Figure 1: Crystal structure and electrical resistivity of the quasi-one-dimensional metal Li0.9Mo6O17.
Figure 1

(a) Three-dimensional crystal structure showing isolated, conducting, zigzag chains of MoO6 octahedra along the b axis in dark purple and non-conducting octahedra and MoO4 tetrahedra in light pink. Li ions are shown as green spheres. (b) Intra-chain (ρb) and inter-chain (ρa) resistivities of Li0.9Mo6O17 as a function of temperature. Note that ρa has been scaled by a factor of 1/100. The error bars in ρa and ρb (±7% and 12%, respectively) represent the uncertainty in the determination of the sample dimensions and the standard deviation of the room temperature resistivity of the subset of curves 1–5 shown with solid lines in Supplementary Figure S1a, respectively. For details of how ρb was determined, please refer to the section on isolating the intrinsic in-chain resistivity in the Supplementary information.

Thermal and electrical Hall conductivities of Li0.9Mo6O17

In. most solids, the thermal conductivity κ can be described as the sum of two independent contributions; κ=κe+κph, where κph is the phonon thermal conductivity. In metals with short mean-free-paths, these two terms are comparable in magnitude, making it difficult to accurately determine the Lorenz ratio. As shown in the Methods section however, the transverse Hall conductivity κxy is purely electronic in origin (the phonon current is strictly unaffected by a magnetic field) and thus measurements of the thermal Hall effect (the thermal analogue of the electrical Hall effect) provide a means of isolating the electronic component. Moreover, the ratio of the thermal and electrical Hall conductivities κxy/σxyT, known as the Hall Lorenz number Lxy, is also expected to be equal to L0 for a Fermi liquid. In our thermal Hall apparatus (inset to Fig. 2a and described in more detail in the Methods section), a temperature gradient is applied along the conducting chain direction (b axis, taken here to be the x axis) and a magnetic field H//c (H//z) generates a Lorentz force that produces a transverse thermal gradient along a (y). The main panel in Figure 2a shows the transverse temperature difference ΔTy(H), normalized by the applied power and multiplied by the sample thickness, at a number of selected temperatures. As expected, ΔTy is linear and odd in field. Figure 2b shows the electrical Hall resistivity at comparable temperatures.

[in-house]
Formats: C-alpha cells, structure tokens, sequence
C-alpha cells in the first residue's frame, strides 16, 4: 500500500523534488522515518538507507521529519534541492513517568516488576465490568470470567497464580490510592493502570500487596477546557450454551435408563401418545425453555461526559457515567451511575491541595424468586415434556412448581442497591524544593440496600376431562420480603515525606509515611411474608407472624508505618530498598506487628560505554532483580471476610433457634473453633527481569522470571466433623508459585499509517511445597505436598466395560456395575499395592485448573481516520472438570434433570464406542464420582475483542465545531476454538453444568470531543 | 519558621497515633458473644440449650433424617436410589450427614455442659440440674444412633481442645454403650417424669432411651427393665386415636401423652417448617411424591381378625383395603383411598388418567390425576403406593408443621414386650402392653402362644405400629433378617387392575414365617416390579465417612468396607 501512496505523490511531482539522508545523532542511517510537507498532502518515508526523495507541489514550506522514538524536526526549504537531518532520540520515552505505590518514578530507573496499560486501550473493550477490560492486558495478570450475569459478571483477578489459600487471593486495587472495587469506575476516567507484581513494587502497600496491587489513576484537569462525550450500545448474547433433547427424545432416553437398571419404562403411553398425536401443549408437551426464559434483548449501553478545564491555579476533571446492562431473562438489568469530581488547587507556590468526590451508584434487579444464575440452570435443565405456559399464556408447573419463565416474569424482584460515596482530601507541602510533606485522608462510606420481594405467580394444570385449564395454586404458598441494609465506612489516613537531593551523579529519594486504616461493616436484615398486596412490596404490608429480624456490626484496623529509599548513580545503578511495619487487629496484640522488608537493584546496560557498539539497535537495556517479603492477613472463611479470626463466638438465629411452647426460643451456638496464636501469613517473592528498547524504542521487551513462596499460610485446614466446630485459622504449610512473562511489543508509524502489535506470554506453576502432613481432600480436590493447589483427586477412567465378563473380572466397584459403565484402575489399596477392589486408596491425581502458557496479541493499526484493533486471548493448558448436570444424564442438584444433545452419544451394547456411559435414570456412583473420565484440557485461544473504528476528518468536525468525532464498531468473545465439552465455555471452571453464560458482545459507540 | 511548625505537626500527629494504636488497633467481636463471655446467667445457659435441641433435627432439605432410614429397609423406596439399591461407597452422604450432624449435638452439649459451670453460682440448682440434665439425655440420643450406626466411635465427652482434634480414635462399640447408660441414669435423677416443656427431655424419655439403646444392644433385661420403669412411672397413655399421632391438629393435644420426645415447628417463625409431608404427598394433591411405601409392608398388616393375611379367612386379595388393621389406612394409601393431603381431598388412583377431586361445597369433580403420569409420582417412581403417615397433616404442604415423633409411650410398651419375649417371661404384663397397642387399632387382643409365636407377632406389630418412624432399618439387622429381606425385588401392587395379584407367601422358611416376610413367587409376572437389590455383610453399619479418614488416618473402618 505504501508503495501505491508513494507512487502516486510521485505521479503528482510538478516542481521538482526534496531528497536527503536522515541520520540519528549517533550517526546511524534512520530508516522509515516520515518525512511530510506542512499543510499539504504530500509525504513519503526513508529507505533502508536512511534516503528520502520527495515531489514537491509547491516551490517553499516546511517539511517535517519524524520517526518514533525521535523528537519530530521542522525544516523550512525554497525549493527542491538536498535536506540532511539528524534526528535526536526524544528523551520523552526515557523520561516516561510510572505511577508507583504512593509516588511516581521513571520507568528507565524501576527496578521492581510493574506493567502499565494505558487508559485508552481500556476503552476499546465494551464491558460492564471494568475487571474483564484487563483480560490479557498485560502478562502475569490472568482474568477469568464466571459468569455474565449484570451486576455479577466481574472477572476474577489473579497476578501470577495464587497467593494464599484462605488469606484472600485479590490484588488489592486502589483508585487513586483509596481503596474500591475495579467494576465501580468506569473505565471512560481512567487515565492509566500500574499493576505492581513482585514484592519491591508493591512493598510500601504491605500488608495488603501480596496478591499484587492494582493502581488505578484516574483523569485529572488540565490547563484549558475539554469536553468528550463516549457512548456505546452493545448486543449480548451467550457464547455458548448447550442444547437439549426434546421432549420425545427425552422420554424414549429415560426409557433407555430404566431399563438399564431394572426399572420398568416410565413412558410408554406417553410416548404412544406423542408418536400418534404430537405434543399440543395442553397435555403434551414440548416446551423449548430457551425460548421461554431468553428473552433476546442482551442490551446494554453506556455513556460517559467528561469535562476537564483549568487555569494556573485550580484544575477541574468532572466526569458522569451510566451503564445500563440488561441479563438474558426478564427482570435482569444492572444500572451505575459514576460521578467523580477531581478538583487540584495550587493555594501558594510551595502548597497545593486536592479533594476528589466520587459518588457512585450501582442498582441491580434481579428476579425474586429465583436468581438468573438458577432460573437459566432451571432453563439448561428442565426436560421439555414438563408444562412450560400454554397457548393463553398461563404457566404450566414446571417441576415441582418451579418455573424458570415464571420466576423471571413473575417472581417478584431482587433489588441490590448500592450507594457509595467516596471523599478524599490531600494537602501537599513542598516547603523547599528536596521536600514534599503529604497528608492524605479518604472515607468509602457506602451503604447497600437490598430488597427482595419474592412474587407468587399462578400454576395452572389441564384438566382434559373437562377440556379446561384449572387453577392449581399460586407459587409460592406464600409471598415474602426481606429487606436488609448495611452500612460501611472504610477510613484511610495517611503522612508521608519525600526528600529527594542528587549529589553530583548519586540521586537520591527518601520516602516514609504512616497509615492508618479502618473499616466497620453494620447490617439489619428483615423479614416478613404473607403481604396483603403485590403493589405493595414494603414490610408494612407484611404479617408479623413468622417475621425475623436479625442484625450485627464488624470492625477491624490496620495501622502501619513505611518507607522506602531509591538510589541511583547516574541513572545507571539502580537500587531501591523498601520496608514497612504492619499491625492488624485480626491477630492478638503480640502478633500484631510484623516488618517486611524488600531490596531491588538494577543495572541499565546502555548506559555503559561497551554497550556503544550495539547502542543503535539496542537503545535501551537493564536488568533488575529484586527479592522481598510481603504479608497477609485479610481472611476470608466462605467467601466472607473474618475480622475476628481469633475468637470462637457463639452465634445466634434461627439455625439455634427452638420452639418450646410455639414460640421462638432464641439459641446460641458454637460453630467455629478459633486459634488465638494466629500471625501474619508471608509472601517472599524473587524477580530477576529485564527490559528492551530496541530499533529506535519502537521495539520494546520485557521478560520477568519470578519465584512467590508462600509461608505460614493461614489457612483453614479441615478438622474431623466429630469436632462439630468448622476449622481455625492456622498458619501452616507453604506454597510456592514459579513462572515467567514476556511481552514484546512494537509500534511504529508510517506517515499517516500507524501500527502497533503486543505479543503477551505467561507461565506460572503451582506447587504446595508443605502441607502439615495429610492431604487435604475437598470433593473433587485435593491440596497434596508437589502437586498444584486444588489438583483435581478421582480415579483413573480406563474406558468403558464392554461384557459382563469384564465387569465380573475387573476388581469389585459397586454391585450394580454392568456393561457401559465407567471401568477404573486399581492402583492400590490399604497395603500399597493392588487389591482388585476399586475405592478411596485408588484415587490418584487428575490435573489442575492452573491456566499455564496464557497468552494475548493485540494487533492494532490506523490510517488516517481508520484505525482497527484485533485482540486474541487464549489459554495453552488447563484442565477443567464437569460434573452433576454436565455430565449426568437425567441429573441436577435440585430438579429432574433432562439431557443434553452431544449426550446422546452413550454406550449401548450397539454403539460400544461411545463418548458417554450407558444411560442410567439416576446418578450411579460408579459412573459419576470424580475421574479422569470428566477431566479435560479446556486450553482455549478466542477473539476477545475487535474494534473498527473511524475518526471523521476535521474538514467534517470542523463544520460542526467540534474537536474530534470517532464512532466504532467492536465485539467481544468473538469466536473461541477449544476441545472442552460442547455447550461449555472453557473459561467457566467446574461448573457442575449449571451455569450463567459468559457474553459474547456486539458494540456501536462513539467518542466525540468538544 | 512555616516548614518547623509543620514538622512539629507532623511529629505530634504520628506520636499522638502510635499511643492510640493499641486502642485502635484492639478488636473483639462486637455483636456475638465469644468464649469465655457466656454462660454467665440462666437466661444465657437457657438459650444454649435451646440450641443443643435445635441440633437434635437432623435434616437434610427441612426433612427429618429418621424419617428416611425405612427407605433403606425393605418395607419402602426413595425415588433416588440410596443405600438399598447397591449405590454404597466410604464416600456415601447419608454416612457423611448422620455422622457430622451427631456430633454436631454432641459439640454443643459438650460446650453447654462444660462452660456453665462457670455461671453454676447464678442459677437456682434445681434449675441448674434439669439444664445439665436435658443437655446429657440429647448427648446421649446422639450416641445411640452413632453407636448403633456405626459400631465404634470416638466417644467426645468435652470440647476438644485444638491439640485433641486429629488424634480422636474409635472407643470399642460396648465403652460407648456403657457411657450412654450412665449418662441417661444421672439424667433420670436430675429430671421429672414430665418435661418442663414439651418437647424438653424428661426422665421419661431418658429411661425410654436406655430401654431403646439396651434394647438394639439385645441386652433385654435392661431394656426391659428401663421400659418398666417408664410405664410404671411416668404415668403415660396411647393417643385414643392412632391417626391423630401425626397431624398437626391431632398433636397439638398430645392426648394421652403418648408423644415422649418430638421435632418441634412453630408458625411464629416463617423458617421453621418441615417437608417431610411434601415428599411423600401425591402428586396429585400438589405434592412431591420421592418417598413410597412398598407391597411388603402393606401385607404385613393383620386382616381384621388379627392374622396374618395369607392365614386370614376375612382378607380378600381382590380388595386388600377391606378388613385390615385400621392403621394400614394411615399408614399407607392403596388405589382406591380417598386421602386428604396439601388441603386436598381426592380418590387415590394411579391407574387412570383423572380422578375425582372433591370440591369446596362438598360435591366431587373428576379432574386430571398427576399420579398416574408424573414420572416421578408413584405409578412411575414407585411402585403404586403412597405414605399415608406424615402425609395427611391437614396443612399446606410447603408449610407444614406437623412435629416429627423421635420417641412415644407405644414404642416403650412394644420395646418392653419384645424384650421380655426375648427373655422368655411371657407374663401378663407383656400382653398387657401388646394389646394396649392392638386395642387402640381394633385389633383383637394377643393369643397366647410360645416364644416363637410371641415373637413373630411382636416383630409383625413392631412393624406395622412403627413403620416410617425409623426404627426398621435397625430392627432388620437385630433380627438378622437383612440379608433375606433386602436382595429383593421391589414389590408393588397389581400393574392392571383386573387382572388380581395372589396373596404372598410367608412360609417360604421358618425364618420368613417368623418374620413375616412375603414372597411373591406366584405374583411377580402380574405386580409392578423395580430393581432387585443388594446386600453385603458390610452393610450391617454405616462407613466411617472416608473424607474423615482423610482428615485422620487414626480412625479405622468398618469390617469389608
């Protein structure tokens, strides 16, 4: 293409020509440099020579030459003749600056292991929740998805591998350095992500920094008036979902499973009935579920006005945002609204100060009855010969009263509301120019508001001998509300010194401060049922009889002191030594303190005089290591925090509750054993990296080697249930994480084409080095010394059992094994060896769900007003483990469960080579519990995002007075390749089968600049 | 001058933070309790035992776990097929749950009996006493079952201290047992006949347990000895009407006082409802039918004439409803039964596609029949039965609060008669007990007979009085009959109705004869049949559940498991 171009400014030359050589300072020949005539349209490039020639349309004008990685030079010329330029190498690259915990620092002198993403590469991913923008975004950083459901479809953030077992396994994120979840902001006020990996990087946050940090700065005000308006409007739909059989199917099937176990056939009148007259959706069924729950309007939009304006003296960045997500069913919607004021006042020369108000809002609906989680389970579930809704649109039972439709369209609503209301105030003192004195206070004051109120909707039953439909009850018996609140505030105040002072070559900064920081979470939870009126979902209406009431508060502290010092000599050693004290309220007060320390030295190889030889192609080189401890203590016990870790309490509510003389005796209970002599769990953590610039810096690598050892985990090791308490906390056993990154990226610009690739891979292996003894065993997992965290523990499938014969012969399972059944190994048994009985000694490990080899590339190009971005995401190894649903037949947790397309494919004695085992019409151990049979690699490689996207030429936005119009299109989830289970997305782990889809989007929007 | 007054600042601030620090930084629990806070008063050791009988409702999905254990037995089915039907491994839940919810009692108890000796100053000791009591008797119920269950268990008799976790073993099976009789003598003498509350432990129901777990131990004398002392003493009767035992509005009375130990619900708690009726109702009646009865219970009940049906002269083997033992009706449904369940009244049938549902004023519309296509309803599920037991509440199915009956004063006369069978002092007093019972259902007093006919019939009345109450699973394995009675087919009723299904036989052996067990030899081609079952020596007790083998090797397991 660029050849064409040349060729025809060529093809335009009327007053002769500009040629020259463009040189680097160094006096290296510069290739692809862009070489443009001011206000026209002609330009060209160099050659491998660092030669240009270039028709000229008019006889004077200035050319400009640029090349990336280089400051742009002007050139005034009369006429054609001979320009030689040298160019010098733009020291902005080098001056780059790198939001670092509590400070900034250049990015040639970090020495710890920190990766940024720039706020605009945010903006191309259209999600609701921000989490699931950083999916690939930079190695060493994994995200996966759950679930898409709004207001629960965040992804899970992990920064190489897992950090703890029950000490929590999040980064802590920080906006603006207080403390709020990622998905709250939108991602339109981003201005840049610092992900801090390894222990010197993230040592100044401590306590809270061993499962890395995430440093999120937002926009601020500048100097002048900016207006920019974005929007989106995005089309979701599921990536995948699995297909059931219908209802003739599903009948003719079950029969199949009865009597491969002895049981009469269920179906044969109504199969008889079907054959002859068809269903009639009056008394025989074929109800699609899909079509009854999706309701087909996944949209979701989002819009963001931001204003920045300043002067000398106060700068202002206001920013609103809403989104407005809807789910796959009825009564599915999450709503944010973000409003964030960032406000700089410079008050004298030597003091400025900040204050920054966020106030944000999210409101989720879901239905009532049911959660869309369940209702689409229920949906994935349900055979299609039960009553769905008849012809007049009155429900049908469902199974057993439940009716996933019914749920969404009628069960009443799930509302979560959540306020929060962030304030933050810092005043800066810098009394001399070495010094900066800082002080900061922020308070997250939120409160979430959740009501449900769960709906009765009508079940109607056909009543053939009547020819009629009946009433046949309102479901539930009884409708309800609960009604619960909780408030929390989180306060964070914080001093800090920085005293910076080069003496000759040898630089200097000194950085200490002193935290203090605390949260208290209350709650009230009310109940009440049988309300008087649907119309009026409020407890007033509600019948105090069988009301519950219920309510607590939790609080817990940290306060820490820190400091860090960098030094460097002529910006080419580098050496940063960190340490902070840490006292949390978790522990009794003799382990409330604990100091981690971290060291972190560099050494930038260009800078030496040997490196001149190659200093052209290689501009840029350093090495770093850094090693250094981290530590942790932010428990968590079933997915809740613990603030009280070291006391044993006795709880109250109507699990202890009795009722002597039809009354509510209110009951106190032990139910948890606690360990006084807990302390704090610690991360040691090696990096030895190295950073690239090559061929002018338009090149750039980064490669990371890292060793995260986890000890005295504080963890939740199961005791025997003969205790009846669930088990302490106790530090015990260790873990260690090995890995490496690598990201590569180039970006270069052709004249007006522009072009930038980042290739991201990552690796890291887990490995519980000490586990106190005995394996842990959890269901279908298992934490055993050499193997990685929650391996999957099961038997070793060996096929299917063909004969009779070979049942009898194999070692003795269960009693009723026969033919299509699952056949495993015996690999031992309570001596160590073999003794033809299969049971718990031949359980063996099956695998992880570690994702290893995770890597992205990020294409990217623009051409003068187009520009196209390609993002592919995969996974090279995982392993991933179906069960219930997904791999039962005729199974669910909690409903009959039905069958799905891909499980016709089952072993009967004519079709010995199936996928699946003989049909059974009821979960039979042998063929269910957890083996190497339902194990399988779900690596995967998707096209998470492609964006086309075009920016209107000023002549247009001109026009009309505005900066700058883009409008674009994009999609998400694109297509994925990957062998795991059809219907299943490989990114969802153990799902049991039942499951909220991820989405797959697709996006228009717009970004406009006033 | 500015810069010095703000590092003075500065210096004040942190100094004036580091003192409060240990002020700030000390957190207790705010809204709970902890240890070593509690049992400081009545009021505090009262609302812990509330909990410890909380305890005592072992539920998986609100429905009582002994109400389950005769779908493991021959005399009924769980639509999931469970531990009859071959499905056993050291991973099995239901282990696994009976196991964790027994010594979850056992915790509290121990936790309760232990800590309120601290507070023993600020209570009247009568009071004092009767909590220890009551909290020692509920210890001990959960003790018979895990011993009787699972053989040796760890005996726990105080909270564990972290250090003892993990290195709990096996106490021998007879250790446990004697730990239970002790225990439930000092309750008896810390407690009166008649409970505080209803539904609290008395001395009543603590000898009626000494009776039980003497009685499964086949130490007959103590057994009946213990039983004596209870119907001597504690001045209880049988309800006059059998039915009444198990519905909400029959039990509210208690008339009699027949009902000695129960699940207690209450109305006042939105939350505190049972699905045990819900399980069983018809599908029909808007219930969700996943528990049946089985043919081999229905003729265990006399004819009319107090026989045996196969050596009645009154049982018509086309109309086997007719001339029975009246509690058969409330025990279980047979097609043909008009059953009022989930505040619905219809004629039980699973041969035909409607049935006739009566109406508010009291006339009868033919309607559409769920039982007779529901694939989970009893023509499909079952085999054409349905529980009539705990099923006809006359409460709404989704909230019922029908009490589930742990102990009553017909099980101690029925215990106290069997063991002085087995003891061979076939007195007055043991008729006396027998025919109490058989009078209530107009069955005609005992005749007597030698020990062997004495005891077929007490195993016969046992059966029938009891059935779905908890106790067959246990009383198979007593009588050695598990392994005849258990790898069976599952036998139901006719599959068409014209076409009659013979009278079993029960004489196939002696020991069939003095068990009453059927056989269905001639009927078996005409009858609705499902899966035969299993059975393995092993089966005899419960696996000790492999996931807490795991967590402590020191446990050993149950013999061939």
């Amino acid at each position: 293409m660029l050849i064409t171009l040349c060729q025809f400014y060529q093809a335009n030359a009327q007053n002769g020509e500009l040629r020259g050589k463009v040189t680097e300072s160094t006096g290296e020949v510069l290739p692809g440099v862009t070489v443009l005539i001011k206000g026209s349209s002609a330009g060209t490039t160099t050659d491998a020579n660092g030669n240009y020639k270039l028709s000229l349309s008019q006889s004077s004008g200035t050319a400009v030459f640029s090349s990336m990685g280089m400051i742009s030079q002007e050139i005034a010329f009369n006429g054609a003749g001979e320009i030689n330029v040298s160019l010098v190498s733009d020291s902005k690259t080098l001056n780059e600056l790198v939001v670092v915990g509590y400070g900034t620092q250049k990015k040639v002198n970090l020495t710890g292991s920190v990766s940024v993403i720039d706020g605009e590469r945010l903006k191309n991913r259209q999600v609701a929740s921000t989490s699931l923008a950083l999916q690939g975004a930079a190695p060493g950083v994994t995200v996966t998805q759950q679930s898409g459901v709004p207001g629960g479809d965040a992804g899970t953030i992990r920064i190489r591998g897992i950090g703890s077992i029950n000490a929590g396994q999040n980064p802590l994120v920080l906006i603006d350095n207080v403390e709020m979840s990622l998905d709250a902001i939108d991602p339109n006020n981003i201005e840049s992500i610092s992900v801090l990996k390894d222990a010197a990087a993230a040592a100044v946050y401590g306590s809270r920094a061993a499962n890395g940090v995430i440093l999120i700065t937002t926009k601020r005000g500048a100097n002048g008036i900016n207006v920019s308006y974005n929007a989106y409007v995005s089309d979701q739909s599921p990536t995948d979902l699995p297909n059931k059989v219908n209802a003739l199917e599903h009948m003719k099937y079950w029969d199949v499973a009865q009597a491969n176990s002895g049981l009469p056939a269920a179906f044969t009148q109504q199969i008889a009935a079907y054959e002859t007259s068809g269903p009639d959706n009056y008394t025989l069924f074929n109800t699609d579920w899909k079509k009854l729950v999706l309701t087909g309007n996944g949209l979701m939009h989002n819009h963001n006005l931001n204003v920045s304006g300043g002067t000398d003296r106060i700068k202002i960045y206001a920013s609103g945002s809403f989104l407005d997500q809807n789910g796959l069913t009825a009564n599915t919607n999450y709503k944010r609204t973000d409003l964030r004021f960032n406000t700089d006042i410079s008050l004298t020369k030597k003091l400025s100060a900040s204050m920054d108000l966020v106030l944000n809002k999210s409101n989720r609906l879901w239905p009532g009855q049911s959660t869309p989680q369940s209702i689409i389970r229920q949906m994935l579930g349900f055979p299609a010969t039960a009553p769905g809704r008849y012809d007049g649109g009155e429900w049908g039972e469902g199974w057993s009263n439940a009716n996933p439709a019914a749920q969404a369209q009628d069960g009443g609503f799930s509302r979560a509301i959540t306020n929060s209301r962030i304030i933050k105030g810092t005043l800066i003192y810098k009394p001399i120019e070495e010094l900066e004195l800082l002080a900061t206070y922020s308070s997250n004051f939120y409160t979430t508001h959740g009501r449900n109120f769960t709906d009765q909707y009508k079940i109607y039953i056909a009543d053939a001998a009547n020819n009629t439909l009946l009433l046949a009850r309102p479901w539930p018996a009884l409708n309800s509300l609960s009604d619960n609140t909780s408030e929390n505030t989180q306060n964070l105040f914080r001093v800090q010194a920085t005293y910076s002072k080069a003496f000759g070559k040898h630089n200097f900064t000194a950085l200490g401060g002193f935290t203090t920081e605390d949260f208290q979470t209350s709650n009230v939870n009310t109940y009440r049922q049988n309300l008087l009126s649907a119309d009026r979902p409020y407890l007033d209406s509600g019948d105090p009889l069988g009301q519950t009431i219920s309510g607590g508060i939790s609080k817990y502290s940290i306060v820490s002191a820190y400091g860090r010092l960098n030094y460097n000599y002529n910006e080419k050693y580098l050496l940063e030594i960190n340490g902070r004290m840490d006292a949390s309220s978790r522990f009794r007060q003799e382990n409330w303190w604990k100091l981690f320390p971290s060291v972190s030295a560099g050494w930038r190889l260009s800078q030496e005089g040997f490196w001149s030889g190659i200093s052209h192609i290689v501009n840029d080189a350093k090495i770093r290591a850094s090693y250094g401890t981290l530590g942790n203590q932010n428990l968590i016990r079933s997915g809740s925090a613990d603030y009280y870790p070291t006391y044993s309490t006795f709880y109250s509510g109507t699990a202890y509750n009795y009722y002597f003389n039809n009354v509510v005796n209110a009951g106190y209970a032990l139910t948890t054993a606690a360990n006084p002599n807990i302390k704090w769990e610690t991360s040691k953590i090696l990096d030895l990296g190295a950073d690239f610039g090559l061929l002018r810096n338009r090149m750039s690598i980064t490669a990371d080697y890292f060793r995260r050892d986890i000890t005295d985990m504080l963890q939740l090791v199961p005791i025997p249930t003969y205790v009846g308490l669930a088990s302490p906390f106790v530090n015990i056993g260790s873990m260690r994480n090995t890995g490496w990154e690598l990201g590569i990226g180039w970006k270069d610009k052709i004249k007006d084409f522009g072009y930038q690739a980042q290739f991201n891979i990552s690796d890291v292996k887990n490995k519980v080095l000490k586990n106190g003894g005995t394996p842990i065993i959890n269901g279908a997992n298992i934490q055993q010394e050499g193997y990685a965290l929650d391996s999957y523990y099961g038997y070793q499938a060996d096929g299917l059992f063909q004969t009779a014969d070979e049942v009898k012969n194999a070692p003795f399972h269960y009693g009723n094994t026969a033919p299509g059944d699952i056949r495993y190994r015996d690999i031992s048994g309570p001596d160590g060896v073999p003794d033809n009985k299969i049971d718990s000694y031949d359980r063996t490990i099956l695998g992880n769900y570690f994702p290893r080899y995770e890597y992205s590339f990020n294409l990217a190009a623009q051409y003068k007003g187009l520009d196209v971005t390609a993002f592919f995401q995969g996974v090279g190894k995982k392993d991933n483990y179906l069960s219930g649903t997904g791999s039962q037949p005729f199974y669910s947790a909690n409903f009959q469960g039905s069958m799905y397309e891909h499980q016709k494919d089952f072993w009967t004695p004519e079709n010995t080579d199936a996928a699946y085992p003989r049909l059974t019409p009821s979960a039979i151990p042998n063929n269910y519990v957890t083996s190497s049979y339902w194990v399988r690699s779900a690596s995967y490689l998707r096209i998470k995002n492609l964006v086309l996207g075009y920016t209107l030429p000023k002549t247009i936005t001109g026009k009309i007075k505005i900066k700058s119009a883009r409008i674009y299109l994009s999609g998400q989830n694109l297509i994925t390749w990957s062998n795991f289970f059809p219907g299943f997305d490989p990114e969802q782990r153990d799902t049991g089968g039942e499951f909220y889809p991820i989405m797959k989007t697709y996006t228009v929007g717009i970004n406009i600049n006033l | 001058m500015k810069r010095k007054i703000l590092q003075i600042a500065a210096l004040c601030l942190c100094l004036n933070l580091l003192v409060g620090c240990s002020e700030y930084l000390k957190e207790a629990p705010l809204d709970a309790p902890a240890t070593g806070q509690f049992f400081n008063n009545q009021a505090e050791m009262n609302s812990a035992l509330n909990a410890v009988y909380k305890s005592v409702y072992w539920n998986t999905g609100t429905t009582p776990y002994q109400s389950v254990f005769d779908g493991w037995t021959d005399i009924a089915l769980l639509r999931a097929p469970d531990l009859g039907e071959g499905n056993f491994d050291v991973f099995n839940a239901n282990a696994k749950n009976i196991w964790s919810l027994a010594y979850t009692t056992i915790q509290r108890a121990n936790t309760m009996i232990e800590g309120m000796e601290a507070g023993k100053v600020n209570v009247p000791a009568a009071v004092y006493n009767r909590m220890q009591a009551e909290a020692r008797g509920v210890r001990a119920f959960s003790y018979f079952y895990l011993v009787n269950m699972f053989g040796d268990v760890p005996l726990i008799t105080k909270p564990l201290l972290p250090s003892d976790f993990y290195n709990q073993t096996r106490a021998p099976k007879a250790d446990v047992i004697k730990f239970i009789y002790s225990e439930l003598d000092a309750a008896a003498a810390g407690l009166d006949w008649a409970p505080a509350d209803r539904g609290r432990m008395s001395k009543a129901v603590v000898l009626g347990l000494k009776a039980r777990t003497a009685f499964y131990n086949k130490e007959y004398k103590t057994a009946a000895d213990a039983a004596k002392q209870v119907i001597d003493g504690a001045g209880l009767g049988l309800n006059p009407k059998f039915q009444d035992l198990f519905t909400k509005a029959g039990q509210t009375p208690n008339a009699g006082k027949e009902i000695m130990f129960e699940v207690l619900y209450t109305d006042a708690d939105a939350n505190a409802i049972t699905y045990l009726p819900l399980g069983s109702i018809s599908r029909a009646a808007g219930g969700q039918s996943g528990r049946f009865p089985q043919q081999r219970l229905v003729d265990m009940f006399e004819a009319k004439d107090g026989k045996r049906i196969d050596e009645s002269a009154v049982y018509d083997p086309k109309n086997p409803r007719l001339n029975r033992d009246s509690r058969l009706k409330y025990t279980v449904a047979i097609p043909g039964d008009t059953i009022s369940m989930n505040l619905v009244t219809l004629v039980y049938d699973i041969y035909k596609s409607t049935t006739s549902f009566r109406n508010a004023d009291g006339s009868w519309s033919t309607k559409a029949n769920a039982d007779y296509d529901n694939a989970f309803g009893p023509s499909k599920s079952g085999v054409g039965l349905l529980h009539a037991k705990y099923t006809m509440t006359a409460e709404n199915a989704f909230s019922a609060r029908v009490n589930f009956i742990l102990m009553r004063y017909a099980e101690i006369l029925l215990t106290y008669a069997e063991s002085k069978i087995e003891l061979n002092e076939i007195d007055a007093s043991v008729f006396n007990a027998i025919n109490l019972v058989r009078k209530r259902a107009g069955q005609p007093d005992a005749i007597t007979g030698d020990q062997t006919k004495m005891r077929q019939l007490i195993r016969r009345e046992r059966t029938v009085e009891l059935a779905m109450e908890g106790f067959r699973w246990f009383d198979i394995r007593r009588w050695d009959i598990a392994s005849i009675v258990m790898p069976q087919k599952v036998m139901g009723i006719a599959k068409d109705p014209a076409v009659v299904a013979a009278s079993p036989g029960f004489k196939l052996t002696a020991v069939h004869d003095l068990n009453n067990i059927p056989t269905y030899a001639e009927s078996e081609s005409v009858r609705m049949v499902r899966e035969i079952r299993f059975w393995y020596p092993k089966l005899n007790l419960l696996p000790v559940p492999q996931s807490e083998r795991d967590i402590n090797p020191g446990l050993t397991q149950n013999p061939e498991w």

Figure 2: Thermal and electrical Hall measurements of Li0.9Mo6O17.
Figure 2

(a) Transverse temperature difference ΔTy per unit power (multiplied by the sample thickness) as a function of applied magnetic field at various temperatures. Inset shows a schematic diagram of experimental setup used to measure the thermal Hall effect. Note that the thermocouples were placed either directly opposite to one another or (as shown) displaced longitudinally to allow both κxx and κxy to be measured simultaneously. Both set-ups gave the same response. ΔTy is dominated by the H-linear, odd-component κxy. The field-independent component of ΔTy due to κxx has been subtracted from the data. (b) Hall resistivity as a function of applied magnetic field at various temperatures in the same geometrical arrangement.

To determine κxy and σxy at each temperature, it is also necessary to evaluate the longitudinal terms κxx (=κb), κyy (=κa), σxx (=1/ρb) and σyy (=1/ρa) (see the Methods section for the derivation of κxy). As shown in Figure 3a, κa and κb show marked anisotropy. Due to the extreme resistivity anisotropy, κa is presumed to be purely phononic in origin and the ab anisotropy in κ(T) can be attributed either entirely to the electronic contribution within the chains or to a combination of κe and additional anisotropy in the phonon spectrum and/or scattering rate.

Figure 3: The Lorenz ratios of Li0.9Mo6O17.
Figure 3

(a) Intra-chain (κb) and inter-chain (κa) thermal conductivities as a function of temperature. The error bars in κ (±15%) represent the uncertainty in the determination of the sample dimensions and the effective distance between the junctions of the differential thermocouple on the sample. (b) Electrical Hall (σxy) and thermal Hall (κxy) conductivities per unit field as a function of temperature. The error bars in σxy (κxy) are estimated from the standard deviation of multiple measurements on different samples. (c) Hall Lorenz ratio (Lxy/L0) for samples no. 1 and no. 2 and the longitudinal Lorenz ratio (Lxx/L0) and its square for no. 1. The error bars in Lxy/L0 and Lxx/L0 represent compound errors obtained from the various sources described above. The dotted line is guide to the eye. The horizontal dashed line represents the expectation from Fermi-liquid theory.